Wednesday, July 24, 2019

Missing You

An Arkie's Faith column from the July 24, 2019, issue of The Mena Star.

Maggie, my Golden Retriever, was out of sorts. Usually, she wants a lot of attention, but today she wanted nothing to do with me. Immediately after eating, she went upstairs. I had to call her back downstairs so I could let her outside before I left for work. When she came back in, once again she didn’t want my attention but ran back upstairs. For the next two days, this scenario repeated itself. When I would come home from work, Maggie would not be there to greet me as she usually was. I would have to call her down from upstairs to let her outside.

After several days of this unusual behavior, something seemed to change. Instead of ignoring me, Maggie now wanted constant attention. When she wants to be petted, she is very insistent. If you stop petting her, she will put her nose under your arm and lift it. It now seemed that I could not give her enough attention. What had caused these unusual behaviors in my dog?

Maggie and I were spending the week by ourselves. My wife was out of town, visiting family. I knew that Maggie was acting the way she was because she was missing my wife. She wasn’t the only one missing my wife. Over the past forty-five years, my wife and I haven’t spent much time apart. I don’t like to be alone. Texting and phone calls weren’t the same as being together. I prayed, “may the Lord keep watch between you and me when we are away from each other.” Genesis 31:49 (NIV) When I picked my wife up at the airport, my world was all right again. When we walked into the house, and Maggie saw my wife, she was wagging her tail so hard that it was creating a breeze. Maggie and I were happy again.

Why do we miss someone when they are away? There is a scientific explanation. Our bodies produce chemicals such as hormones produced by our glands, and neurotransmitters produced by the central nervous system. These chemicals help us form emotional bonds like friendship, intimate relationships, and parental relationships. The hormones related to relationships are estrogen, testosterone, and oxytocin. The neurotransmitters most closely involved are serotonin and dopamine. Your body naturally produces these chemicals, but when you are with someone you love, they surge. When you spend time with someone you love, you become addicted to an elevated level of these chemicals. Robert Palmer was right when he sang; “might as well face it, you're addicted to love.”

If your body is addicted to these chemicals, can you imagine what happens when you are away from the person you love? Your body stops producing an abundance of these chemicals, and withdrawal happens. How does this withdrawal affect your emotional state? It usually mimics symptoms of depression and anxiety. When this happens, many people say, "I don't feel like myself," or, "I miss my other half," because their body has become used to certain stimulation that they are no longer receiving. When you are missing someone, remember that you can't help it. You were designed to be addicted to love. In the book, What is Love, Kay Knudsen wrote; “Love is missing someone whenever you’re apart, but somehow feeling warm inside because you’re close in heart.”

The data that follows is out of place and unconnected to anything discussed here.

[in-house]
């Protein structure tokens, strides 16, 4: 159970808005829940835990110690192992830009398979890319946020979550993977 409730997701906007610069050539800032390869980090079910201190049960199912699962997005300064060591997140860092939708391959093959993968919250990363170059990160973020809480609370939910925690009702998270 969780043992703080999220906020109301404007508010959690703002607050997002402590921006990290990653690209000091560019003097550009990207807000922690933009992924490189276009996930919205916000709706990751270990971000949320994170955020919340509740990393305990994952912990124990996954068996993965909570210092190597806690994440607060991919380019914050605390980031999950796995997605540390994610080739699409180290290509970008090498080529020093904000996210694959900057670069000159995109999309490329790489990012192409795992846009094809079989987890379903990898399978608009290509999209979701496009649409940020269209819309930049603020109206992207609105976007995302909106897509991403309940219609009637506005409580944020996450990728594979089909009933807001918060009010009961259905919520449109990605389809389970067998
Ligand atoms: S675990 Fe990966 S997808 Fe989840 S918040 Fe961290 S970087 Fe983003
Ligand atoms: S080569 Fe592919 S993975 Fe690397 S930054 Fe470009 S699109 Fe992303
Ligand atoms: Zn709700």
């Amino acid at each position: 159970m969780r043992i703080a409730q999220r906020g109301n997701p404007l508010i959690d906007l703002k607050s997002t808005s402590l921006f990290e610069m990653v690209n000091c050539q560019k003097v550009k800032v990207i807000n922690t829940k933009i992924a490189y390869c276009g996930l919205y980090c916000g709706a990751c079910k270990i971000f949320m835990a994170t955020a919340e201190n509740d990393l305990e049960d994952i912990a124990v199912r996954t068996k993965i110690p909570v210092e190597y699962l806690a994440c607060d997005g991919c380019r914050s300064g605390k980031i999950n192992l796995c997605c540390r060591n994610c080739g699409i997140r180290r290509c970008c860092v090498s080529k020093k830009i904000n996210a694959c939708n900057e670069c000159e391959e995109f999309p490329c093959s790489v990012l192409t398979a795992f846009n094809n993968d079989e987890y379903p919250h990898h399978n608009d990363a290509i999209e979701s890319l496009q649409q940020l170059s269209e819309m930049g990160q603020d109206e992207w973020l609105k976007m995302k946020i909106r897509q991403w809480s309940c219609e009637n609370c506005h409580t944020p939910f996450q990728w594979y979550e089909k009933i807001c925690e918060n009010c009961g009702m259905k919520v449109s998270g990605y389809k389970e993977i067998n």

We miss people that we love when we are not with them. When we are not with God, he misses us. He tells us, “I created you and loved you even before you were born. The day you came into the world, I was there. Every moment of your life, I’ve been there, but what I long for is a relationship with you. I want to be a part of your life. I want you to talk to me, to include me in your life.” King David understood this. He wrote, “You made my whole being; you formed me in my mother’s body. I praise you because you made me in an amazing and wonderful way. What you have done is wonderful. I know this very well. You saw my bones being formed as I took shape in my mother’s body. When I was put together there, you saw my body as it was formed. All the days planned for me were written in your book before I was one day old.” Psalms 139:13-16 (NCV)

Sometimes, separation from someone we love happens because we have made mistakes and hurt them. Sometimes we feel separated from God because we have made mistakes and done things we regret. We think, “how can God love me when I have hurt him like this.” Sometimes we give in to temptation, and it feels like things could never be made right again. You might have felt at one point that God is angry with you and could never forgive you, but that isn’t true. “God shows his great love for us in this way: Christ died for us while we were still sinners.” Romans 5:8 (NCV) “I am sure that nothing can separate us from the love God has for us. Not death, not life, not angels, not ruling spirits, nothing now, nothing in the future, no powers, nothing above us, nothing below us, or anything else in the whole world will ever be able to separate us from the love of God that is in Christ Jesus our Lord.” Romans 8:38,39 (ICB)

Have you ever had an old friend, someone that you haven’t seen for a while, but when you do see them it’s like you were never apart? With some people, it will feel like you’ve hardly missed a day. They know you so well, they understand you so well, that communication picks back up without missing a beat. Think of God as a friend like that. If you haven’t talked with God for a while, don’t be nervous about talking to him again.

Gentle Reader, God is ready to begin a relationship with you or to pick up where you left off. Whenever you are away from God, he misses you. He wants you to be with him and never to be separated from you. He has promised that “when everything is ready, I will come and get you, so that you will always be with me where I am.” John 14:3 (NLT)

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